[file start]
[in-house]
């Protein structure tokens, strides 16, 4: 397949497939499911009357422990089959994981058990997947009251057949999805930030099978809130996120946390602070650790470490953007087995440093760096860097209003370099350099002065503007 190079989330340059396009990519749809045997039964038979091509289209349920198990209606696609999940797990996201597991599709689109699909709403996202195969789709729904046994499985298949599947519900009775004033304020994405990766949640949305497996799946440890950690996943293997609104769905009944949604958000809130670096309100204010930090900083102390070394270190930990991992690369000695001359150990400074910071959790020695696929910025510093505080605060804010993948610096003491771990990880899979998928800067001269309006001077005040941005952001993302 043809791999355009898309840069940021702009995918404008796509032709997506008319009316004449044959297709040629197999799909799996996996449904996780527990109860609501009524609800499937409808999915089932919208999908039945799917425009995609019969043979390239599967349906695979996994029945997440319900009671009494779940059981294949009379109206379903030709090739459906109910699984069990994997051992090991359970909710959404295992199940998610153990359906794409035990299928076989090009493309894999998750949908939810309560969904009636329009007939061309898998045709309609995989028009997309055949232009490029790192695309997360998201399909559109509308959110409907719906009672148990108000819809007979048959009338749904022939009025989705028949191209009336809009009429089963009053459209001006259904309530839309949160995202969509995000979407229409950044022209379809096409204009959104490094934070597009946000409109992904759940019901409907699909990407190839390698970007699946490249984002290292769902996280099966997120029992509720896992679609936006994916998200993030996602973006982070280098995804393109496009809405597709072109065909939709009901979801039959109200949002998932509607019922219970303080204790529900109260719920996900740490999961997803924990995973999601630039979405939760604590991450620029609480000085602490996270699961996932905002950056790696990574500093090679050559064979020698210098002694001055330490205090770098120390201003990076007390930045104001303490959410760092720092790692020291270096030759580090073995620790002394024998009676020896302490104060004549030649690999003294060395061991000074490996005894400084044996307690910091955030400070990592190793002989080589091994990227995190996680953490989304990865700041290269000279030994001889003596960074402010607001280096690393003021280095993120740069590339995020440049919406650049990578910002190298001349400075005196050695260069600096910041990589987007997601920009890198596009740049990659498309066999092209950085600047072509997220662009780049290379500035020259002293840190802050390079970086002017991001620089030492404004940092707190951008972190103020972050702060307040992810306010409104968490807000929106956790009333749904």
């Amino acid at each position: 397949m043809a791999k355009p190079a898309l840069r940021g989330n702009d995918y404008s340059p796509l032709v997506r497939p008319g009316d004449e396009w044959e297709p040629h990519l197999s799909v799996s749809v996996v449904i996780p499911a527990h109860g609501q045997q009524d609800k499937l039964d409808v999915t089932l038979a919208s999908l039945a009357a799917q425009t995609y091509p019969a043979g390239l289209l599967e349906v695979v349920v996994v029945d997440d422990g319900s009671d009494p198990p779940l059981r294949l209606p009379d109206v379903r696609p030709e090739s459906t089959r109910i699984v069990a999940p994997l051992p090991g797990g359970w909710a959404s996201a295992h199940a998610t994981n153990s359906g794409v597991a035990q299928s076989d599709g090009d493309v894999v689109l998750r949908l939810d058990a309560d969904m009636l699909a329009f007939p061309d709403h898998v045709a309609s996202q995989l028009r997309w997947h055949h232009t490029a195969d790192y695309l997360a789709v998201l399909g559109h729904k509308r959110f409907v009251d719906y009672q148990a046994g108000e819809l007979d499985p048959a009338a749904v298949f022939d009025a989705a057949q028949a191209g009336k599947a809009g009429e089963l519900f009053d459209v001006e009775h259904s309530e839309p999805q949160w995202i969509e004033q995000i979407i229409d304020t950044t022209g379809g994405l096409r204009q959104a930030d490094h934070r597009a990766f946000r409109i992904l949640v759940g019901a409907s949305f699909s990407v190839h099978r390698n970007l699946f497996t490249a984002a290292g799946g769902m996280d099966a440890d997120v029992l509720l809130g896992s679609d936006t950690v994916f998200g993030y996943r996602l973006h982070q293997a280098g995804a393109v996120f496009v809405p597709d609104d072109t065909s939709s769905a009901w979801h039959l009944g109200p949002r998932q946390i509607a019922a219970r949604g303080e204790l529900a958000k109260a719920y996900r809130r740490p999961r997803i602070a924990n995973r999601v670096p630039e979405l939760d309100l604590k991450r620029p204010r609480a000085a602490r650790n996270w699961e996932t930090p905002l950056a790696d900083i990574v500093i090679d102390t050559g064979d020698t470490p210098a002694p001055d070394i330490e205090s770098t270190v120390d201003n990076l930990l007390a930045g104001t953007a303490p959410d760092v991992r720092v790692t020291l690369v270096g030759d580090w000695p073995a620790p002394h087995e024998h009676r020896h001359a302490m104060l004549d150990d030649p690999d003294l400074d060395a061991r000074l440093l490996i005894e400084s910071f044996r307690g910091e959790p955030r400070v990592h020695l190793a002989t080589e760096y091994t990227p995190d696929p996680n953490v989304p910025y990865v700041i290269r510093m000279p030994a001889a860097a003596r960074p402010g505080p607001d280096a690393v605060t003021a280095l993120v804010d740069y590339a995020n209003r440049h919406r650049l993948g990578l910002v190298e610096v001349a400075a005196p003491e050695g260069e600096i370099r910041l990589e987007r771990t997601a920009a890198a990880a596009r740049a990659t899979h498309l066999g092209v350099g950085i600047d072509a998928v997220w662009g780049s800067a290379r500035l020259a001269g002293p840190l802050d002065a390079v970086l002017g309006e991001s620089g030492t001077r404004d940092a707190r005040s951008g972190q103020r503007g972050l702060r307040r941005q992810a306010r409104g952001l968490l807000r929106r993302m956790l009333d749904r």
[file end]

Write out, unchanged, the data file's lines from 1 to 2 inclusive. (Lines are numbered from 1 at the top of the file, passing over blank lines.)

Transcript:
[in-house]
């Protein structure tokens, strides 16, 4: 397949497939499911009357422990089959994981058990997947009251057949999805930030099978809130996120946390602070650790470490953007087995440093760096860097209003370099350099002065503007 190079989330340059396009990519749809045997039964038979091509289209349920198990209606696609999940797990996201597991599709689109699909709403996202195969789709729904046994499985298949599947519900009775004033304020994405990766949640949305497996799946440890950690996943293997609104769905009944949604958000809130670096309100204010930090900083102390070394270190930990991992690369000695001359150990400074910071959790020695696929910025510093505080605060804010993948610096003491771990990880899979998928800067001269309006001077005040941005952001993302 043809791999355009898309840069940021702009995918404008796509032709997506008319009316004449044959297709040629197999799909799996996996449904996780527990109860609501009524609800499937409808999915089932919208999908039945799917425009995609019969043979390239599967349906695979996994029945997440319900009671009494779940059981294949009379109206379903030709090739459906109910699984069990994997051992090991359970909710959404295992199940998610153990359906794409035990299928076989090009493309894999998750949908939810309560969904009636329009007939061309898998045709309609995989028009997309055949232009490029790192695309997360998201399909559109509308959110409907719906009672148990108000819809007979048959009338749904022939009025989705028949191209009336809009009429089963009053459209001006259904309530839309949160995202969509995000979407229409950044022209379809096409204009959104490094934070597009946000409109992904759940019901409907699909990407190839390698970007699946490249984002290292769902996280099966997120029992509720896992679609936006994916998200993030996602973006982070280098995804393109496009809405597709072109065909939709009901979801039959109200949002998932509607019922219970303080204790529900109260719920996900740490999961997803924990995973999601630039979405939760604590991450620029609480000085602490996270699961996932905002950056790696990574500093090679050559064979020698210098002694001055330490205090770098120390201003990076007390930045104001303490959410760092720092790692020291270096030759580090073995620790002394024998009676020896302490104060004549030649690999003294060395061991000074490996005894400084044996307690910091955030400070990592190793002989080589091994990227995190996680953490989304990865700041290269000279030994001889003596960074402010607001280096690393003021280095993120740069590339995020440049919406650049990578910002190298001349400075005196050695260069600096910041990589987007997601920009890198596009740049990659498309066999092209950085600047072509997220662009780049290379500035020259002293840190802050390079970086002017991001620089030492404004940092707190951008972190103020972050702060307040992810306010409104968490807000929106956790009333749904």